"Children are the leading cause of second marriages coming to divorce," says Gary Richmond.
Mr. Richmond goes on to say:
"They see the stepparent as the enemy, and they strongly defend the missing parent in the home."
Now, to be fair, the entire rest of the email is focused on positive ways that parents can help their children adjust to a new stepparent, and it is good. But the first part of this quote by Mr. Richmond is rather stunning.
First of all, since when are we blaming children for the failure of their parents' marriages? Hey, I realize there are angelic kids (like me, natch) and then there are holy terrors. The post right before this one covered a marriage program by an organization focused on autism, and certainly parents dealing with disabled children face an added strain on their lives, including their marriages. Parents who lose a child to death often divorce. But, really, we're blaming the kids now? How about adults taking responsibility for their actions and their decisions? How about remembering who the grown ups are?
(And, again, to be fair, I think the whole context of the DivorceCare email does that, but yes, this one statement sets me off.)
Second, I'd like to see the statistics to back up Mr. Richmond's statement. And I'd like to see how those stats are being determined. Because parents are told over and over again to let their kids know that the divorce doesn't have to do with them, it has to do with Mommy and Daddy. And if that's the case, how are we sure that Mommy and Daddy have fixed their issues before hooking up with Stepmommy and Stepdaddy? If Mommy was Runaround Sue in her first marriage to Daddy, chances are she'll be the same way with Stepdaddy, and that sure isn't the fault of little Johnny or Jane, no matter how loyal they feel toward Daddy.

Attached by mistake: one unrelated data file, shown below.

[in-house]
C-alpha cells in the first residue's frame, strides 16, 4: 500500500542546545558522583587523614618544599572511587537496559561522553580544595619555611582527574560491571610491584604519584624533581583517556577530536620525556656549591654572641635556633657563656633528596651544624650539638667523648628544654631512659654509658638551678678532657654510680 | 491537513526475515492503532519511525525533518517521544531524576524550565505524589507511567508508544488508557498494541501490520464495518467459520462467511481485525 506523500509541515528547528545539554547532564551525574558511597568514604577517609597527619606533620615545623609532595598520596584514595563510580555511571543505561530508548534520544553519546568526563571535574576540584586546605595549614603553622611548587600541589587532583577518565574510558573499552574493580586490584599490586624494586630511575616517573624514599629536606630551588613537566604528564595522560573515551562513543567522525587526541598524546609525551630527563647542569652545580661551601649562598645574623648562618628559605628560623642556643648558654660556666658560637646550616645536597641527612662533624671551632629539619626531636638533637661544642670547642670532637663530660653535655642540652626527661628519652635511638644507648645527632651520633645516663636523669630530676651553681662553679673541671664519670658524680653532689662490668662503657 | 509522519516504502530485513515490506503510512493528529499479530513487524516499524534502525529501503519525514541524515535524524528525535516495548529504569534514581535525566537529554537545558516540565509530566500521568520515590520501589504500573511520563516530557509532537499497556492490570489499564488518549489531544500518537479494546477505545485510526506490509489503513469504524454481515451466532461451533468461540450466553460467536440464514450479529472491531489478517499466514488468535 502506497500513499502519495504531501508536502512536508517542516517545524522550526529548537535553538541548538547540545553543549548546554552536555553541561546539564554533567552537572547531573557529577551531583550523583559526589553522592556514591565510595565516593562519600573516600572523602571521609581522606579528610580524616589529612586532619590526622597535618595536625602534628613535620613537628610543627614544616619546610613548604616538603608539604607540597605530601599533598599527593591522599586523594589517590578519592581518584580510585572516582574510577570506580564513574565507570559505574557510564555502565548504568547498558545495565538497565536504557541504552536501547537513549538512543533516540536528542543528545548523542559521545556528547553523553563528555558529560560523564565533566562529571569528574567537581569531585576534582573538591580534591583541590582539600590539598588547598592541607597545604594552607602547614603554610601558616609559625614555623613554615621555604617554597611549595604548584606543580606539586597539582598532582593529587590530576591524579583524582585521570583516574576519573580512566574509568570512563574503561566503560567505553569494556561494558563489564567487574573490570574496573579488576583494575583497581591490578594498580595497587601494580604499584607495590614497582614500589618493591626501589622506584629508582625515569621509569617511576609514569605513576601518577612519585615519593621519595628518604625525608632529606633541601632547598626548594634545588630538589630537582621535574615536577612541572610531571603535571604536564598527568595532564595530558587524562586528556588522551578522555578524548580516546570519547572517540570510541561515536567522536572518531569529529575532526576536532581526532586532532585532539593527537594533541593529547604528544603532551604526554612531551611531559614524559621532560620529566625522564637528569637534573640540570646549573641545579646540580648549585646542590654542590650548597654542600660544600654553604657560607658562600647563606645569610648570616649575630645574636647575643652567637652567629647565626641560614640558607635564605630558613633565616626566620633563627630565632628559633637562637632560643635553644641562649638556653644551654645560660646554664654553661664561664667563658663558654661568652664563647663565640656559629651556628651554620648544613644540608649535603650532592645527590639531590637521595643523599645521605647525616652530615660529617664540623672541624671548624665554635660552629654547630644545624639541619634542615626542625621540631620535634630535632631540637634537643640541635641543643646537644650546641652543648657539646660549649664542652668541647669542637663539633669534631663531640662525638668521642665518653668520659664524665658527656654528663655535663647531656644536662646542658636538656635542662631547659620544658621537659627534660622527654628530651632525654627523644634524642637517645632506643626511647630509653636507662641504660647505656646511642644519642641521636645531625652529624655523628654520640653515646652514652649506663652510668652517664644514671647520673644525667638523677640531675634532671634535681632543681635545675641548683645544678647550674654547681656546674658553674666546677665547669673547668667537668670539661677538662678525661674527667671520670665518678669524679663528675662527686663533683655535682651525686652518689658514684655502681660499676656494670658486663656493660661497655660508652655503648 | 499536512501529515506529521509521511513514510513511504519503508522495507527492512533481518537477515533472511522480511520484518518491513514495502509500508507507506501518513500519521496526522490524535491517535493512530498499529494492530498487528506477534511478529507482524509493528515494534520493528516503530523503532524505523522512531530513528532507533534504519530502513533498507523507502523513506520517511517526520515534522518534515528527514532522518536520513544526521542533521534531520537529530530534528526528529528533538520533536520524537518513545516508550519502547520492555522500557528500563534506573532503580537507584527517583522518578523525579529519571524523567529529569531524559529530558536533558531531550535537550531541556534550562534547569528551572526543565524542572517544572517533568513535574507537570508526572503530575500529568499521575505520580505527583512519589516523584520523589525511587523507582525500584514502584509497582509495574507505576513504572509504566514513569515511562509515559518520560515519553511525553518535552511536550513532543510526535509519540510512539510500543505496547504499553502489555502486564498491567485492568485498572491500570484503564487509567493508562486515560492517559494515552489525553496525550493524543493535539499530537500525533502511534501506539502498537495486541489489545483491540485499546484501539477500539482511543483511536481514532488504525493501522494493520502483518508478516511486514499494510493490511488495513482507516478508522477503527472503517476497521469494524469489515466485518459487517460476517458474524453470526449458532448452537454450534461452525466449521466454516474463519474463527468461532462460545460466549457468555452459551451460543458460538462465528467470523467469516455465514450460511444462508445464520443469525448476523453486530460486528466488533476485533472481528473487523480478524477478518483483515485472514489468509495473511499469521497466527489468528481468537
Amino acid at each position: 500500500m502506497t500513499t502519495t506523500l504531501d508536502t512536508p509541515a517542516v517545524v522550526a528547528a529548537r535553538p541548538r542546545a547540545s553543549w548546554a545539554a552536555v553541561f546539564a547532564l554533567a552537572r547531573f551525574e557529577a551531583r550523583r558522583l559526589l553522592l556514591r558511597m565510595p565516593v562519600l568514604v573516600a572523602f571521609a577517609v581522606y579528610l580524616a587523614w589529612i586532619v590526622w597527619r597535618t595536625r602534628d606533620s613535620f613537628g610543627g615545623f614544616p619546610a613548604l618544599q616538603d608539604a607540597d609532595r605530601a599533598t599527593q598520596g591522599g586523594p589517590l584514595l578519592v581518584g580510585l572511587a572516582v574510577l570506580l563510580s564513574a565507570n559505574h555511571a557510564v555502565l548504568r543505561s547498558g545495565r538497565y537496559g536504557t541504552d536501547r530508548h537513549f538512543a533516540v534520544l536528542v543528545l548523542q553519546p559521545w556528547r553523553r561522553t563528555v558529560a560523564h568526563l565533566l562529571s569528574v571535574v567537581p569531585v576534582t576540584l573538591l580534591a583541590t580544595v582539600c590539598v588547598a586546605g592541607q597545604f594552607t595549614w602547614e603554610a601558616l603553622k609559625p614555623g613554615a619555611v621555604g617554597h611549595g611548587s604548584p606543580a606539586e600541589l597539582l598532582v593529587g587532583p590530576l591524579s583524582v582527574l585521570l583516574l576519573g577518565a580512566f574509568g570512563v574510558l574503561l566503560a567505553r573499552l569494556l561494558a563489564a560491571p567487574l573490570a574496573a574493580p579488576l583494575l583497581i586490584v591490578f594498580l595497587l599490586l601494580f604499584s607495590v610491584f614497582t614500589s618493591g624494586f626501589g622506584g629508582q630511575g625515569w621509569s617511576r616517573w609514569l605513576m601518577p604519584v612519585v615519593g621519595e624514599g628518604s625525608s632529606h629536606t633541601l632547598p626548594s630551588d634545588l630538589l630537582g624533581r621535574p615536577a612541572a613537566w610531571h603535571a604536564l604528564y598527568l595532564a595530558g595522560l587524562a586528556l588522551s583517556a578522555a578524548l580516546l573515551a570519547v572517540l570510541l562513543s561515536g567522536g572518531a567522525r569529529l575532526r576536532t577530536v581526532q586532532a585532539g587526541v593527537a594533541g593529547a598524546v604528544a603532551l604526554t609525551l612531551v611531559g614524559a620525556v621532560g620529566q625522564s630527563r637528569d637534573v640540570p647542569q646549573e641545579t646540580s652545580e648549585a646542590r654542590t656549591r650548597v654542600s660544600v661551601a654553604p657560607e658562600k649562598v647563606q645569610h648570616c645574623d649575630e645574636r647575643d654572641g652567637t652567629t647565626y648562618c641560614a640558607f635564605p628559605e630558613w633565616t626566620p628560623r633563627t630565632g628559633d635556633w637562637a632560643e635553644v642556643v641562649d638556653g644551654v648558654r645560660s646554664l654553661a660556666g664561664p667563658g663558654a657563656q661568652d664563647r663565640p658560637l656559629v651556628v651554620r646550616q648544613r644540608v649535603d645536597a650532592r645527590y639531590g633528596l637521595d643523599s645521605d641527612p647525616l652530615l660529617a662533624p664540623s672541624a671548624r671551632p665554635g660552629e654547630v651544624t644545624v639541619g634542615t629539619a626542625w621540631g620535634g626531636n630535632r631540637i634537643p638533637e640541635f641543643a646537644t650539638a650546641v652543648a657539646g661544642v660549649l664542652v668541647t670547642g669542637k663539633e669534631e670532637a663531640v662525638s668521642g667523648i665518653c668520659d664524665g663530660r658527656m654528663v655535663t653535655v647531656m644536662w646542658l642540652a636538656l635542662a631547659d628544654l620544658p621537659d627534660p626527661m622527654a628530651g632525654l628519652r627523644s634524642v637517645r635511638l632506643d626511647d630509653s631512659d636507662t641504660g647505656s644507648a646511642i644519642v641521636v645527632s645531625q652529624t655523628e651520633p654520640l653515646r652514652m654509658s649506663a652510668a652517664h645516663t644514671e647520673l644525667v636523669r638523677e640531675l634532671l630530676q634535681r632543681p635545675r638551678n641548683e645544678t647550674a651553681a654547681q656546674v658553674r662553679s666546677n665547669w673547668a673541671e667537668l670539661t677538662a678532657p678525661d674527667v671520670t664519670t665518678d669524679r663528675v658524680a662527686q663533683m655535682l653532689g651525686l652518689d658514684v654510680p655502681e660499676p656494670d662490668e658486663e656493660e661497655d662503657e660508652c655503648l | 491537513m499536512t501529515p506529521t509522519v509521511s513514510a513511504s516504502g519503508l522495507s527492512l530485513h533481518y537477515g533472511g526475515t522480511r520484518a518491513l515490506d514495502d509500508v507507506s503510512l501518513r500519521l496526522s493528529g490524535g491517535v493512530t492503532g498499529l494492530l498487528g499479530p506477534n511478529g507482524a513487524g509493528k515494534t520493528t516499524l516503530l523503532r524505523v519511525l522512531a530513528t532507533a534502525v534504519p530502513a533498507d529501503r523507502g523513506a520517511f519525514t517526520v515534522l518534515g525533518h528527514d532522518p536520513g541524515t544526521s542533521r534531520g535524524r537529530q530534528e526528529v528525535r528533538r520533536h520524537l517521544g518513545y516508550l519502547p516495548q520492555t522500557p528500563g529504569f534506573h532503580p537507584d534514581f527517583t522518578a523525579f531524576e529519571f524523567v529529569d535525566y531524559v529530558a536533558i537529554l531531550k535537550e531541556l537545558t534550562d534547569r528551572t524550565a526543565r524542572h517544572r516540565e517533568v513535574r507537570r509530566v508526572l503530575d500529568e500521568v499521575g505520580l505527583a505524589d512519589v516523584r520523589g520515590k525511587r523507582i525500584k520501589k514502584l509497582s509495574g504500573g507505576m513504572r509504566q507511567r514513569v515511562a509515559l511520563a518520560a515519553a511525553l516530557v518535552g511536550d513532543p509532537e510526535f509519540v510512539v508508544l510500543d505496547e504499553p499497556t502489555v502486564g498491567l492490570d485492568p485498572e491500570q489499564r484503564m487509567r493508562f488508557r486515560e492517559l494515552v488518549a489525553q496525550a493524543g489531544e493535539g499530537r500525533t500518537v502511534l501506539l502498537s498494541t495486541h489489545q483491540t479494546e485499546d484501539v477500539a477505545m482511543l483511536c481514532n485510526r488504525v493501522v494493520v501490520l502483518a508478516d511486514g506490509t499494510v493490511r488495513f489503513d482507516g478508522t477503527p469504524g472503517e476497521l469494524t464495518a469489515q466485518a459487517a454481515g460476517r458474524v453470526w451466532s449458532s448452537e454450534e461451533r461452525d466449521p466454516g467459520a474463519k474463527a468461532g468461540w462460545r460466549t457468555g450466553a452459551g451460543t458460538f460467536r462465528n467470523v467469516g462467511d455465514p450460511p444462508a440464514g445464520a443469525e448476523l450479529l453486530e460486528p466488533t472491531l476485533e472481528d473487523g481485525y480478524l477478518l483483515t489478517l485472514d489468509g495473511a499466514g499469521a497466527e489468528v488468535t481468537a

Now, my guess is that Mr. Richmond is instead extrapolating and interpreting data, skewing it to suit his purpose. Yes, I've seen the statistics that say second marriages are more likely to fail than first marriages, and when there are children from the first marriage, that likelihood rises. I don't dispute that. And no, it's not always like the Brady Bunch. It might be difficult and there may be days when Mom and Stepdad or Dad and Stepmom wish they could hang the little brats by their thumbs. But the kids can't march off to divorce court and dissolve the marriage. Only the people who made the vows can break the vows.
So, may I submit to you, my readers, that people filing for divorce are the leading (only) cause of second (any) marriages ending in divorce.